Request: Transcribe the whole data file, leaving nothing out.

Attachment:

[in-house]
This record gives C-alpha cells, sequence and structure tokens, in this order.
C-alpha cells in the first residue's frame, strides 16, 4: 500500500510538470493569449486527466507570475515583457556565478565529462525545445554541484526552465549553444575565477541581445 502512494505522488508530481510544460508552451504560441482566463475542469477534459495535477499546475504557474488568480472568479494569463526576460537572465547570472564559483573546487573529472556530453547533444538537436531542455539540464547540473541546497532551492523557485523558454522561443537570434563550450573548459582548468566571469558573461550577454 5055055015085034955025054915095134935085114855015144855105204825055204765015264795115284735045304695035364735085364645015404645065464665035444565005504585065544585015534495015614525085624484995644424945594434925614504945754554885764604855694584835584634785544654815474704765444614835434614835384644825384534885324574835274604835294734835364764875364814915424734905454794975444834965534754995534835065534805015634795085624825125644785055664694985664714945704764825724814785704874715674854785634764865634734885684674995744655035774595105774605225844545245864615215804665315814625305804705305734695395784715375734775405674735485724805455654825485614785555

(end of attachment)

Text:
[in-house]
This record gives C-alpha cells, sequence and structure tokens, in this order.
C-alpha cells in the first residue's frame, strides 16, 4: 500500500510538470493569449486527466507570475515583457556565478565529462525545445554541484526552465549553444575565477541581445 502512494505522488508530481510544460508552451504560441482566463475542469477534459495535477499546475504557474488568480472568479494569463526576460537572465547570472564559483573546487573529472556530453547533444538537436531542455539540464547540473541546497532551492523557485523558454522561443537570434563550450573548459582548468566571469558573461550577454 5055055015085034955025054915095134935085114855015144855105204825055204765015264795115284735045304695035364735085364645015404645065464665035444565005504585065544585015534495015614525085624484995644424945594434925614504945754554885764604855694584835584634785544654815474704765444614835434614835384644825384534885324574835274604835294734835364764875364814915424734905454794975444834965534754995534835065534805015634795085624825125644785055664694985664714945704764825724814785704874715674854785634764865634734885684674995744655035774595105774605225844545245864615215804665315814625305804705305734695395784715375734775405674735485724805455654825485614785555